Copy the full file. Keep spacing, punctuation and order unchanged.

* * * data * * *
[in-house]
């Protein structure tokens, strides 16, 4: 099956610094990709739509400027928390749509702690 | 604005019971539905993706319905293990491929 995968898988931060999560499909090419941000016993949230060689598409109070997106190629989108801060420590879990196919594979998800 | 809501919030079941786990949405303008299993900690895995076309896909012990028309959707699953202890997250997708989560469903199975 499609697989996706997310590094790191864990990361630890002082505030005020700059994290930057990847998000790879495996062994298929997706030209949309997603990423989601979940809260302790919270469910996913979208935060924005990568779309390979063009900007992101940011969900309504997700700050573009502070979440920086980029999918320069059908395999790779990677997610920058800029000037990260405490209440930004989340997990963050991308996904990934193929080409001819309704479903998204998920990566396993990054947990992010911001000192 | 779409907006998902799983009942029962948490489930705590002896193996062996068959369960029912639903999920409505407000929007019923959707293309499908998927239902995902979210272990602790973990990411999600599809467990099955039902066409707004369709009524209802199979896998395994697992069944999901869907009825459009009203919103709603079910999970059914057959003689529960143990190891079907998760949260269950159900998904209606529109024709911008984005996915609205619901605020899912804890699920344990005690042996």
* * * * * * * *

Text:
[in-house]
């Protein structure tokens, strides 16, 4: 099956610094990709739509400027928390749509702690 | 604005019971539905993706319905293990491929 995968898988931060999560499909090419941000016993949230060689598409109070997106190629989108801060420590879990196919594979998800 | 809501919030079941786990949405303008299993900690895995076309896909012990028309959707699953202890997250997708989560469903199975 499609697989996706997310590094790191864990990361630890002082505030005020700059994290930057990847998000790879495996062994298929997706030209949309997603990423989601979940809260302790919270469910996913979208935060924005990568779309390979063009900007992101940011969900309504997700700050573009502070979440920086980029999918320069059908395999790779990677997610920058800029000037990260405490209440930004989340997990963050991308996904990934193929080409001819309704479903998204998920990566396993990054947990992010911001000192 | 779409907006998902799983009942029962948490489930705590002896193996062996068959369960029912639903999920409505407000929007019923959707293309499908998927239902995902979210272990602790973990990411999600599809467990099955039902066409707004369709009524209802199979896998395994697992069944999901869907009825459009009203919103709603079910999970059914057959003689529960143990190891079907998760949260269950159900998904209606529109024709911008984005996915609205619901605020899912804890699920344990005690042996």